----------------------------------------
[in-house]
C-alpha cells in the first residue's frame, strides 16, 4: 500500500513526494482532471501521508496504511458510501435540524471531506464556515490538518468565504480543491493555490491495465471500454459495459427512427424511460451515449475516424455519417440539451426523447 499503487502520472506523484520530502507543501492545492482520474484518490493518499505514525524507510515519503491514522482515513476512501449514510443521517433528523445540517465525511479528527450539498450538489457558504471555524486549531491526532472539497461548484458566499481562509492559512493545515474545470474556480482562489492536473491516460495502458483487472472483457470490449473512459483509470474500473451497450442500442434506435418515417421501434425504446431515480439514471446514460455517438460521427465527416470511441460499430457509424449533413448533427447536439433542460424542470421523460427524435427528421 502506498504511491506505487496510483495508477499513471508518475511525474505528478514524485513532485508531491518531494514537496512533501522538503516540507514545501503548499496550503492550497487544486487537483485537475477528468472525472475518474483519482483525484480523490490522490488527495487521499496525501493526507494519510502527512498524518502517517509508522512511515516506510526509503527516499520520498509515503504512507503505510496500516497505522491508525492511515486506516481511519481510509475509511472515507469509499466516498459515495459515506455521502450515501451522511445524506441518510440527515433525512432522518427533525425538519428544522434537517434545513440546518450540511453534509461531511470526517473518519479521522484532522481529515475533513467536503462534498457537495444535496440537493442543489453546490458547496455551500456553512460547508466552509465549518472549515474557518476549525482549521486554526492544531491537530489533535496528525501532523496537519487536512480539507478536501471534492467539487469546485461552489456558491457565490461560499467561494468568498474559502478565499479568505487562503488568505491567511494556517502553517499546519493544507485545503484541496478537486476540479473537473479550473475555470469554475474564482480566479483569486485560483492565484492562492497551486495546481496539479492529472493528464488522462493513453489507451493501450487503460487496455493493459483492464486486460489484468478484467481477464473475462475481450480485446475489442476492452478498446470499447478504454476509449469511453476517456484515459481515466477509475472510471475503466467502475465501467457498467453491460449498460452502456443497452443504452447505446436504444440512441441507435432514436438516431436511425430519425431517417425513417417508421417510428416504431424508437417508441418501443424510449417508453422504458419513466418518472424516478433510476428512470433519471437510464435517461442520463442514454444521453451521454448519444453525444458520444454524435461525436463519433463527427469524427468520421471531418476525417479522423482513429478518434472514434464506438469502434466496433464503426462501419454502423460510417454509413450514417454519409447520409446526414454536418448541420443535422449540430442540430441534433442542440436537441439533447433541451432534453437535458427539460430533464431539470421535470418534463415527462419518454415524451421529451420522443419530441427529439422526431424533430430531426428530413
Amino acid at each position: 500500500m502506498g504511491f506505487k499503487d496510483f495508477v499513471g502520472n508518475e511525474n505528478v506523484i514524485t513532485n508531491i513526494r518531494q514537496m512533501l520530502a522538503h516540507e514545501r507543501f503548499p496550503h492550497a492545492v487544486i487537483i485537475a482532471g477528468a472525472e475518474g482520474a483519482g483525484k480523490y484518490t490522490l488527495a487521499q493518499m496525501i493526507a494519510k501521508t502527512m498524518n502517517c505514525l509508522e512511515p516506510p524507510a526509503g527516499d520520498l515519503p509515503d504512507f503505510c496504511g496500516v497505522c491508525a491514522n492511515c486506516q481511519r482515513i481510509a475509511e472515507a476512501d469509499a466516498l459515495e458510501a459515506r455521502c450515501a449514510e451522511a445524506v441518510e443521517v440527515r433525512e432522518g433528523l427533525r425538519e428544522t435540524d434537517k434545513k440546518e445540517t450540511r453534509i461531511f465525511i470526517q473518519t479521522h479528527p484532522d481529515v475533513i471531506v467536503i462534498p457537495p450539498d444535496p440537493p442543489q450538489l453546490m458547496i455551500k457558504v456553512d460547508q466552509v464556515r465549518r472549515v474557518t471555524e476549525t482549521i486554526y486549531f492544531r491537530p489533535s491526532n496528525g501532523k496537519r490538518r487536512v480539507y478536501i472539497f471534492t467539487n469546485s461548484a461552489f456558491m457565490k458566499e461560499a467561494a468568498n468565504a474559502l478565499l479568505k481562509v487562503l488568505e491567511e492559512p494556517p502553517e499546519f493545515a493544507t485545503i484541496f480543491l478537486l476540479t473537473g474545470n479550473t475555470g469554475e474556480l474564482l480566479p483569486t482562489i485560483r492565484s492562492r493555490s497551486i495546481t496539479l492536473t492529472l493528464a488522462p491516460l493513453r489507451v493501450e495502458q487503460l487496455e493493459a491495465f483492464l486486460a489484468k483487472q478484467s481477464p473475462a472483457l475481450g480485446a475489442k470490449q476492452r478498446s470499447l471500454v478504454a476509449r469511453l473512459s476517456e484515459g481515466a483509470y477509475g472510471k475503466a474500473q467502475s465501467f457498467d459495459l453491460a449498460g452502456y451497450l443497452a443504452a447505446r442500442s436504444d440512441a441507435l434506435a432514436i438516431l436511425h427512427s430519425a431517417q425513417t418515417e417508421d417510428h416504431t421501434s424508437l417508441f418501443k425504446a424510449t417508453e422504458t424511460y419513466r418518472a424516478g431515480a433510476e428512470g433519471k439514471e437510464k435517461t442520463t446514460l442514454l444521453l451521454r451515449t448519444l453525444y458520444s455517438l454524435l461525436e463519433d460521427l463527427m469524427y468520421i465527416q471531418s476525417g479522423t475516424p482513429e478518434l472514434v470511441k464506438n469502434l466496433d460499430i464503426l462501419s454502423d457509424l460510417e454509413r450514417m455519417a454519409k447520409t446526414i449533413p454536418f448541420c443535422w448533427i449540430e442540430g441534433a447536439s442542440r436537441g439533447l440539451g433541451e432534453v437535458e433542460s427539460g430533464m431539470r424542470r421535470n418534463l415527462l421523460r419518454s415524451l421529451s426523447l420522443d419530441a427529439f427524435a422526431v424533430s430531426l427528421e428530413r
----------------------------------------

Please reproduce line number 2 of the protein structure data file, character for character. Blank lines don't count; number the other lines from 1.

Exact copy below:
C-alpha cells in the first residue's frame, strides 16, 4: 500500500513526494482532471501521508496504511458510501435540524471531506464556515490538518468565504480543491493555490491495465471500454459495459427512427424511460451515449475516424455519417440539451426523447 499503487502520472506523484520530502507543501492545492482520474484518490493518499505514525524507510515519503491514522482515513476512501449514510443521517433528523445540517465525511479528527450539498450538489457558504471555524486549531491526532472539497461548484458566499481562509492559512493545515474545470474556480482562489492536473491516460495502458483487472472483457470490449473512459483509470474500473451497450442500442434506435418515417421501434425504446431515480439514471446514460455517438460521427465527416470511441460499430457509424449533413448533427447536439433542460424542470421523460427524435427528421 502506498504511491506505487496510483495508477499513471508518475511525474505528478514524485513532485508531491518531494514537496512533501522538503516540507514545501503548499496550503492550497487544486487537483485537475477528468472525472475518474483519482483525484480523490490522490488527495487521499496525501493526507494519510502527512498524518502517517509508522512511515516506510526509503527516499520520498509515503504512507503505510496500516497505522491508525492511515486506516481511519481510509475509511472515507469509499466516498459515495459515506455521502450515501451522511445524506441518510440527515433525512432522518427533525425538519428544522434537517434545513440546518450540511453534509461531511470526517473518519479521522484532522481529515475533513467536503462534498457537495444535496440537493442543489453546490458547496455551500456553512460547508466552509465549518472549515474557518476549525482549521486554526492544531491537530489533535496528525501532523496537519487536512480539507478536501471534492467539487469546485461552489456558491457565490461560499467561494468568498474559502478565499479568505487562503488568505491567511494556517502553517499546519493544507485545503484541496478537486476540479473537473479550473475555470469554475474564482480566479483569486485560483492565484492562492497551486495546481496539479492529472493528464488522462493513453489507451493501450487503460487496455493493459483492464486486460489484468478484467481477464473475462475481450480485446475489442476492452478498446470499447478504454476509449469511453476517456484515459481515466477509475472510471475503466467502475465501467457498467453491460449498460452502456443497452443504452447505446436504444440512441441507435432514436438516431436511425430519425431517417425513417417508421417510428416504431424508437417508441418501443424510449417508453422504458419513466418518472424516478433510476428512470433519471437510464435517461442520463442514454444521453451521454448519444453525444458520444454524435461525436463519433463527427469524427468520421471531418476525417479522423482513429478518434472514434464506438469502434466496433464503426462501419454502423460510417454509413450514417454519409447520409446526414454536418448541420443535422449540430442540430441534433442542440436537441439533447433541451432534453437535458427539460430533464431539470421535470418534463415527462419518454415524451421529451420522443419530441427529439422526431424533430430531426428530413